Cat with holiday decorations.

It’s the most wonderful time of the year, but unfortunately, that doesn’t mean that pet emergencies are placed on hold until the season is over. The fact is, pets get into some pretty serious predicaments around the holidays. Between changes in their routines, added foods to the table, and a departure from vigilant supervision, pet emergencies have a much higher likelihood to happen. With our guide to holiday pet safety, you can sit back, relax, and enjoy all the season has to offer with your best friend happily beside you.

Decor and More

A dressed up home is part and parcel for festive folks. Many items may escape your pet’s scrutiny, but there are definitely certain decorations that require a judicious approach. Use caution with the following:

  • Glass ornaments can be easily knocked down from the tree, causing lacerations to delicate paw pads. Some pets try to sample fallen pieces and end up needing medical attention to cuts or scrapes in the mouth.
  • Candles add to the ambiance, but because of their risks to pets, battery-operated candles may be a better fit.
  • Tinsel, ribbons, twine, and string can be too enticing for many pets, leading to accidental choking or GI obstruction. Long pieces may have to be surgically removed.
  • Snow globes must be kept on a high surface that cannot be knocked down. Many globes contain ethylene glycol, a substance known to be extremely toxic to pets. 
  • Fallen pine needles from the Christmas tree, garlands, or wreaths can create painful punctures to paw pads, and, if eaten, throughout the digestive system.
  • Do not allow your pet to drink from the tree stand (you might want to cover it so they cannot access it). Dangerous chemicals, like fire retardant, may be leached out by the tree.
  • String lights should be secured off the floor or other accessible surfaces. Some pets like to chew on cords or wires, resulting in possible electric shock. Entanglement can also occur.
  • Holiday plants like poinsettia, holly, and mistletoe can be toxic. Display artificial varieties  or be sure your pet cannot access real plants.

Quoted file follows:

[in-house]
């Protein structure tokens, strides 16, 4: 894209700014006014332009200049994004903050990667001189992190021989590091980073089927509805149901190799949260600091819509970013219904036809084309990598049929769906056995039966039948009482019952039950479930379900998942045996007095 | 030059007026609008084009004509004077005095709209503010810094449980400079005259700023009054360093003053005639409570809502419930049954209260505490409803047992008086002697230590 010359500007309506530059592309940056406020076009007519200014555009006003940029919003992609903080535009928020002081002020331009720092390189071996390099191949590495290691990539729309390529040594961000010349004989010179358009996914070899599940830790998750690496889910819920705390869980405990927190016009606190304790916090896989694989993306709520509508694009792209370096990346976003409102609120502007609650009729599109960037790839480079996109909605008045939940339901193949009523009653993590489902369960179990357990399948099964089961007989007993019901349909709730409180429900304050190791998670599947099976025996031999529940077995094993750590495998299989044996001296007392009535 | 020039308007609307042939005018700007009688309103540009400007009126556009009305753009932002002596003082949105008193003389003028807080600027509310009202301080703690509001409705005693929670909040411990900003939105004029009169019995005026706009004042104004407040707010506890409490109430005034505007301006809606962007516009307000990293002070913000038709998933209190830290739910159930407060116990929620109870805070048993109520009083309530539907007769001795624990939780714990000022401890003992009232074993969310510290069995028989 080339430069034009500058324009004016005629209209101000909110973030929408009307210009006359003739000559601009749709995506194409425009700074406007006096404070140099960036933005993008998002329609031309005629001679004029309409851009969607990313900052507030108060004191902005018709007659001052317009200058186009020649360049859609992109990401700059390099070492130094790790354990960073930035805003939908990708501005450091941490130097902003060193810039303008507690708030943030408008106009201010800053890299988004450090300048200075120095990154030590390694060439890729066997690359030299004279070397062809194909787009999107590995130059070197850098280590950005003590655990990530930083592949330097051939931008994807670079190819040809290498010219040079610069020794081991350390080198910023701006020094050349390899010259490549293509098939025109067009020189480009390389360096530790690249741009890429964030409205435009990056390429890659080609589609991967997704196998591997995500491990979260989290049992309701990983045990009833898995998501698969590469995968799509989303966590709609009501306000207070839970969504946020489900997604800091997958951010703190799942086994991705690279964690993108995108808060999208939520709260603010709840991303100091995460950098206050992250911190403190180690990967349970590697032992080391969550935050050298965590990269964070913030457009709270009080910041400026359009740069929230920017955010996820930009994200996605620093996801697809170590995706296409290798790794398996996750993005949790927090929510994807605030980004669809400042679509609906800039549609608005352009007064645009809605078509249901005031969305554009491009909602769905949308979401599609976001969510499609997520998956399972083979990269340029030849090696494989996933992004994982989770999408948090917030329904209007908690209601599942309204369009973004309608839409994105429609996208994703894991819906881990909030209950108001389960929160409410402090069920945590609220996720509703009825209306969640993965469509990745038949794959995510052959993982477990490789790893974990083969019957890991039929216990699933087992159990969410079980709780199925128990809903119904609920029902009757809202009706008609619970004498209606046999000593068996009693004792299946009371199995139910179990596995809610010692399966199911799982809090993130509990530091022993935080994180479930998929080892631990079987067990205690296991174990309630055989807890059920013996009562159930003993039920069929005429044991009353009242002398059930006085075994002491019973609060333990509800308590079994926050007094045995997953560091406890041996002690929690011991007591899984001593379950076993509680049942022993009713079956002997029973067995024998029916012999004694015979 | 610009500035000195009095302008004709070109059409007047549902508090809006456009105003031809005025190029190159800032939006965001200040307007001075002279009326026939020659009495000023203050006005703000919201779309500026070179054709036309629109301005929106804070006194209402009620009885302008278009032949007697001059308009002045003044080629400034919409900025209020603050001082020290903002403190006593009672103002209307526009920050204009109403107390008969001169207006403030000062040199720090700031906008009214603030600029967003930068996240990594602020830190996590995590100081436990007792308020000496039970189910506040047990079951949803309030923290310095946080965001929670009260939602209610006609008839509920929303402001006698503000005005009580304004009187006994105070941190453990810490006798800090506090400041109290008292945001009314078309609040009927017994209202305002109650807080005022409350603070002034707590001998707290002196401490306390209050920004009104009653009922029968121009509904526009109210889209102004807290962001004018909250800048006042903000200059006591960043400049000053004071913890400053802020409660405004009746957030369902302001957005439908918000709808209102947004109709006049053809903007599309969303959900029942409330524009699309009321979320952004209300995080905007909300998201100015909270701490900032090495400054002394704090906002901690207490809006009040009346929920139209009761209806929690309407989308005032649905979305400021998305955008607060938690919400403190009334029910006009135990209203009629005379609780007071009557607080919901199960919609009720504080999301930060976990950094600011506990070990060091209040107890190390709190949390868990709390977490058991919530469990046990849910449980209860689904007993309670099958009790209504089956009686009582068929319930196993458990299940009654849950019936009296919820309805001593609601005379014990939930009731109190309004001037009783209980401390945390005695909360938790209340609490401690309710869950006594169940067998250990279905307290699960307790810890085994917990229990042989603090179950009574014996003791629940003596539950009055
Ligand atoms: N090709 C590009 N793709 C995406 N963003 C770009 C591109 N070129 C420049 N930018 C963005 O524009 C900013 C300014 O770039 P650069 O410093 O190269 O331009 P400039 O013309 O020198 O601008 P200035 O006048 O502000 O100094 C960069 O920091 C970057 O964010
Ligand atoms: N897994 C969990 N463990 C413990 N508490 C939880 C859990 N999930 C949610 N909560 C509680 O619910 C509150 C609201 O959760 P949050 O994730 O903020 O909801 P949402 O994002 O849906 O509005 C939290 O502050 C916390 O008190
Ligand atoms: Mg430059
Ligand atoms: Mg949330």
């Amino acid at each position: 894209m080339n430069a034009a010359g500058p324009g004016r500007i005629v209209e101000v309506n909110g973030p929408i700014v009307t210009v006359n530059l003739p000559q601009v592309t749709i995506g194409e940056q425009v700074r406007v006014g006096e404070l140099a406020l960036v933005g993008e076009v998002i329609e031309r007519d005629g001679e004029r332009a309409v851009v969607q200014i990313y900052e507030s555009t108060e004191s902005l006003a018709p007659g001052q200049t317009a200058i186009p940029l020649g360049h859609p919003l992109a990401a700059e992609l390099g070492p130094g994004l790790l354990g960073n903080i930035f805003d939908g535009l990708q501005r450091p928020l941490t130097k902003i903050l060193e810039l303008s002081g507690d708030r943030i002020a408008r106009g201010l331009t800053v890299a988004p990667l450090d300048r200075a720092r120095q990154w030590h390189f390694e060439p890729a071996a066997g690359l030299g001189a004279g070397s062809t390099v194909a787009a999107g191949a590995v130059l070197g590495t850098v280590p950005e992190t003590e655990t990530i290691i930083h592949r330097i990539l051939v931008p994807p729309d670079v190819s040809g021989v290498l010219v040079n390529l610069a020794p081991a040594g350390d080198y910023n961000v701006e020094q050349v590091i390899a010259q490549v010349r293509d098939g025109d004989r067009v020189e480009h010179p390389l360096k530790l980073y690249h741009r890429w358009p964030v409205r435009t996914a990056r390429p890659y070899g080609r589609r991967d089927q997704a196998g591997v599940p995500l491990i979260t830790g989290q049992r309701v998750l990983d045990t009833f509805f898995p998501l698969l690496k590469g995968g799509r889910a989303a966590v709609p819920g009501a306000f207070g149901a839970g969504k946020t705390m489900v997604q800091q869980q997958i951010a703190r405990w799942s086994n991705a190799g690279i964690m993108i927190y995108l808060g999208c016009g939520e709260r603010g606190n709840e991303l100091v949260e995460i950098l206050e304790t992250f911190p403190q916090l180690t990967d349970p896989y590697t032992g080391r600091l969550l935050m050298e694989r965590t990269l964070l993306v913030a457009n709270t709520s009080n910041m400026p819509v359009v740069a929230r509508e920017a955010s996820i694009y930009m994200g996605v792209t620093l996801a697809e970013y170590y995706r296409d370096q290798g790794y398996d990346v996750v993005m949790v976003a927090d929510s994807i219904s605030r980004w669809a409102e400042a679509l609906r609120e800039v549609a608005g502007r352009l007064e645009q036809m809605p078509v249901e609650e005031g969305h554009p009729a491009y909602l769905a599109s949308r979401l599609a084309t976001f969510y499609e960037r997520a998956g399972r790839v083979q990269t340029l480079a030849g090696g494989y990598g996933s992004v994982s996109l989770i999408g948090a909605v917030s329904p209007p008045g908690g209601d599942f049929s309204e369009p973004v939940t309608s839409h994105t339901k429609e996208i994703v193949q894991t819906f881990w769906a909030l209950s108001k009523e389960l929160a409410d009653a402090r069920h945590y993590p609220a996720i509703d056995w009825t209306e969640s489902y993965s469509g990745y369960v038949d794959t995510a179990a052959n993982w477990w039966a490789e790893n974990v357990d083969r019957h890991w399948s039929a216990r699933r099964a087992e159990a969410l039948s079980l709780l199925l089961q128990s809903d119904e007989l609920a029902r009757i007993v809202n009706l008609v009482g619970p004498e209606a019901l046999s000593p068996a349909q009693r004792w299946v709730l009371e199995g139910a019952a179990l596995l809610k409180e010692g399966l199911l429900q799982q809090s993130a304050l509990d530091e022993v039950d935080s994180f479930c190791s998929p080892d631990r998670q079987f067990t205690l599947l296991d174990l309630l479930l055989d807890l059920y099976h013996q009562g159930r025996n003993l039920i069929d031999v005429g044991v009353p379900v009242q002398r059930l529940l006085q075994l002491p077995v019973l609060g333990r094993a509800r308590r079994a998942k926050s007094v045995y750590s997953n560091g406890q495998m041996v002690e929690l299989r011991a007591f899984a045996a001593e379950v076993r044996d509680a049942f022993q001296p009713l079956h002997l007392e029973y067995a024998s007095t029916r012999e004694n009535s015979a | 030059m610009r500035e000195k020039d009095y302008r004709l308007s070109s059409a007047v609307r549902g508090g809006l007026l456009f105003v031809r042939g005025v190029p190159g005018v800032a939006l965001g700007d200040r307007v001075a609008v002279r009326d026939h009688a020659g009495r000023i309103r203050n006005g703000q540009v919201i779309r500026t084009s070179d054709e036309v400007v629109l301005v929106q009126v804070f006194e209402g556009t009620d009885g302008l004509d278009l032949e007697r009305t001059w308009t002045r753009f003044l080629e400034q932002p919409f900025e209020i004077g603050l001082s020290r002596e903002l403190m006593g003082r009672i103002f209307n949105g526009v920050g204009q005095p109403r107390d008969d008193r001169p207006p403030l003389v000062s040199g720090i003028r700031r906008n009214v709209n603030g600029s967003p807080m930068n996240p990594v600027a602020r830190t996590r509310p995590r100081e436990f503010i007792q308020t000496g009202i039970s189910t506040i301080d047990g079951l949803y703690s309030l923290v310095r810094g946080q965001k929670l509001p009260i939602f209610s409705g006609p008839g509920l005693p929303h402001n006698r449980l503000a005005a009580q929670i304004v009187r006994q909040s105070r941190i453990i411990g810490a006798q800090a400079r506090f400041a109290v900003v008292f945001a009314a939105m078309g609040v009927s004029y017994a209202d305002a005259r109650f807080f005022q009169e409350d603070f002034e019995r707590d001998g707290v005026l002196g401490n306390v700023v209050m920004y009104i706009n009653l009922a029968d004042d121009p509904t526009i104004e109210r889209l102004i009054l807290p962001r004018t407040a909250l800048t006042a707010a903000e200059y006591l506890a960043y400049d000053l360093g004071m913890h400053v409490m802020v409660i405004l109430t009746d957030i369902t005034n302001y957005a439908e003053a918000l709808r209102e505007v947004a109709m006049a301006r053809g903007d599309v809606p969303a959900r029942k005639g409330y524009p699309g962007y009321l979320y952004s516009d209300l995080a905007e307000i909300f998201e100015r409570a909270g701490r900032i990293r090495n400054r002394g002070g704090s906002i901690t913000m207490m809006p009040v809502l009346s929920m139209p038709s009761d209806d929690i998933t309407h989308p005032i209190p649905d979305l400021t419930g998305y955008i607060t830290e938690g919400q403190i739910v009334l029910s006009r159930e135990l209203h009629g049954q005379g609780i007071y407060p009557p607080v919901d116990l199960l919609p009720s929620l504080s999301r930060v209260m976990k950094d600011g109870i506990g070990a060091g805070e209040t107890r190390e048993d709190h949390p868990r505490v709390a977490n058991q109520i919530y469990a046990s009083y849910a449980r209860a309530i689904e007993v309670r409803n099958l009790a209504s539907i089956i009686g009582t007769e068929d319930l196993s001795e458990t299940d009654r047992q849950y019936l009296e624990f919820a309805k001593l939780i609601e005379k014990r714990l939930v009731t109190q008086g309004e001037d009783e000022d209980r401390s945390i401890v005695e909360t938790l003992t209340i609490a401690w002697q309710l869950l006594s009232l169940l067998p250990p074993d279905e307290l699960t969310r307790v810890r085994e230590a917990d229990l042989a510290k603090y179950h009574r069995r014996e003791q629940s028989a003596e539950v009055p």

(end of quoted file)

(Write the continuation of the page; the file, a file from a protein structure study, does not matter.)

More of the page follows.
• Dry potpourri and simmering oils are threats to pet health. 

Festive Foods

Who doesn’t love the indulgent treats that cover every table and countertop during the holidays? These tasty offerings add much to our delight, but the following ingredients should never be offered to pets or left out for them to surreptitiously sample:

  • Alcohol
  • Caffeine
  • Chocolate
  • Macadamia nuts
  • Grapes/raisins/currants
  • Xylitol (found in sugar-free baked goods, gum, or candy)
  • Onion
  • Garlic
  • Sage
  • Uncooked bread dough

Reactions vary depending on what a pet gets into, how much they consumed, and their weight. Watch your pet’s behavior closely and report any signs of vomiting, diarrhea, disorientation, lethargy, drooling, and inappetence.

Holiday Pet Safety

Whether you’re hosting guests or plan on visiting other homes with your pet in tow, be sure that they are always safe. Changes in routine can make pets anxious or fearful, and they may try to bolt through open doors or hop the fence. Be sure that your pet’s microchip information is up to date and check their collar and ID tags.

If you have any questions or concerns about holiday pet safety tactics, please call us at  (916) 939‑1705.

From all of us at MarketPlace Veterinary Hospital, have a safe and happy holiday season!